HANSON — All ages and races joined in unity along the Town Hall sidewalks, Friday, April 2, armed with signs of peace and awareness to denounce hate against Asian Americans and Pacific Islanders.
In light of recent random and calculated attacks throughout the nation including the March 17, Atlanta, Georgia murders of eight Asian Americans have raised the level of awareness of hatred against the Asian population, which has been on the rise nationwide during the pandemic.
Event organizer Marianne Dimascio Donohue of Hanson was moved by the recent violence against Asian Americans and she set out to show that there is no room for hate in Hanson.
“I was outraged by the killings in Atlanta and other Asian hate and violence that have been happening,” said Dimascio Donohue.
How will the community keep the ball rolling in the right direction against hate?
“I think that this year… so much has happened and people are really ready to take action not just sit back anymore but I feel like the energy here (we have high school students who started a social action club) and I just feel like people are really outraged by what is going on,” she said. “I hope we can capitalize on that and keep things moving and not just have this one off event.”
Teacher Ashley Balbian, who is also the advisor of the Social Justice and Activism club at Whitman-Hanson, was joined by colleagues and several students from the club at the April 2 rally.
“Participants attended the anti-hate rally on Friday to speak up and publicly show our support for our Asian American friends at W-H. It is especially important to us that we help amplify injustices we see taking place in our country and feel that starting in small places like W-H is where we can make the most impact,” Balbian said. “We hope to help educate our community by participating in events like the rally and further offer opportunities for students at our meetings.”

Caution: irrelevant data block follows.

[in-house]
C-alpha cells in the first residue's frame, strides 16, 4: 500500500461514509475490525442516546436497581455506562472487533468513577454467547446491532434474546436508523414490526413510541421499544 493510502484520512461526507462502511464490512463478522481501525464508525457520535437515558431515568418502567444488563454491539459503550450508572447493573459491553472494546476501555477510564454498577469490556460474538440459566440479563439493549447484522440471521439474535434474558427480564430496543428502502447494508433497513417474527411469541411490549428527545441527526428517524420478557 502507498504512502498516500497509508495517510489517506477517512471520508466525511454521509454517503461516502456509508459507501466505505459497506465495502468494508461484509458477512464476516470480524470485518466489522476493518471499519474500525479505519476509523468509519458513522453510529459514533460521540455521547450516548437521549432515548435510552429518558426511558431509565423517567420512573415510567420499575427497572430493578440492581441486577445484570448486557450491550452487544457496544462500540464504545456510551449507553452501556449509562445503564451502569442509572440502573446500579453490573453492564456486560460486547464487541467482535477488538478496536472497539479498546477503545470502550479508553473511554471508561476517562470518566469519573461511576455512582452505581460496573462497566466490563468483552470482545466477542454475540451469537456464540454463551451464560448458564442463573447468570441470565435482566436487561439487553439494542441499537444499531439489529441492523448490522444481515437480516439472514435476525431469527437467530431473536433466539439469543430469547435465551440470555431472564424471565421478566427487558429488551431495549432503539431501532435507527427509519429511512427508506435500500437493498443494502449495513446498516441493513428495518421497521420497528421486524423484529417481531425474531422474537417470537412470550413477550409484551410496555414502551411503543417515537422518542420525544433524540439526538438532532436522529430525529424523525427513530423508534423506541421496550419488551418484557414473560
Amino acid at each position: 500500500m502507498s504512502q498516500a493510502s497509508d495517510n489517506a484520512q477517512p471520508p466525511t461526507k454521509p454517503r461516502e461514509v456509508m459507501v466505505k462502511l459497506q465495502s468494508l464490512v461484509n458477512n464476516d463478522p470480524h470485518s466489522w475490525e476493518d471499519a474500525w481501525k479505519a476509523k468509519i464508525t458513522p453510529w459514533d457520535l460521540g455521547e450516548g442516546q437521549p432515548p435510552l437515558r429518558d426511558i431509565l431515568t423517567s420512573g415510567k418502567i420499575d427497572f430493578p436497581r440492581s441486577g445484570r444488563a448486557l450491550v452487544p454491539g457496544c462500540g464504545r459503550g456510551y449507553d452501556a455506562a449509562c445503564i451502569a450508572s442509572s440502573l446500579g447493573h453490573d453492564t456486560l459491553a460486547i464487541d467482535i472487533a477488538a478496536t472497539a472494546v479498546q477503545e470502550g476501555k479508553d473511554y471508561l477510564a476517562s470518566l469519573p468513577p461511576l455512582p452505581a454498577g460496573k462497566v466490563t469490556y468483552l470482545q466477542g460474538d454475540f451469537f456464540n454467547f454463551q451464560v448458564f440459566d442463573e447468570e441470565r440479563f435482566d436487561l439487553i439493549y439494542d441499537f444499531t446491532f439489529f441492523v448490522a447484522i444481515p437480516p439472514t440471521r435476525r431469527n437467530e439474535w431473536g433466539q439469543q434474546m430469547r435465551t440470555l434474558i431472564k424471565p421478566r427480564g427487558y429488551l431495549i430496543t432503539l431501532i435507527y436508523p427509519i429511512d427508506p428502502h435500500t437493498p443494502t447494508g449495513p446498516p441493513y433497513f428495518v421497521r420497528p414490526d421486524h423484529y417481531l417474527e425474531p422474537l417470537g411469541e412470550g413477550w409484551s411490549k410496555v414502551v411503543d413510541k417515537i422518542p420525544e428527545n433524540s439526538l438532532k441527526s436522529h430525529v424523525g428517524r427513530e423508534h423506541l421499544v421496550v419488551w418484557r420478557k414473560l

The W-H clubs mission strives to foster a safe and accepting Panther community within the school and beyond by empowering youth through projects that focus on serving, understanding and educating one another. While reflecting on the past and present, our club engages in conversations regarding issues of injustice and inequity and how we can move forward in creating a better world for all, she said.
Attacks have escalated in light of the COVID-19 virus, which was determined to have originated from China. The skyrocketing anti-Asian violence has become a topic at the forefront but the behavior is not by any means new.
Lidy Chan attended the rally and resides in Foxboro she attended with friend Juvy Hartweg, of Hanson, both women are of Filipino heritage. She felt it was time to stand up for her race and others who endure hate because of their ethnicity.
“Because we have been victimized for a long time and we have just been quiet and I think enough is enough. It is time for us to take action. I am just glad that each community is doing something like this (inaudible) a peaceful vigil.”
To read more about Chan’s nonprofit national outreach visit Chan migrated to the United States in the early 90s. She works with several non-profit organizations and as a community coordinator is heavily involved in outreach for underserved and at risk communities.
National Federation of Filipino American Associations – Filipino American Solidarity. One Voice, Four Million Strong. (naffaa.org)
NAFFAA.org National Organization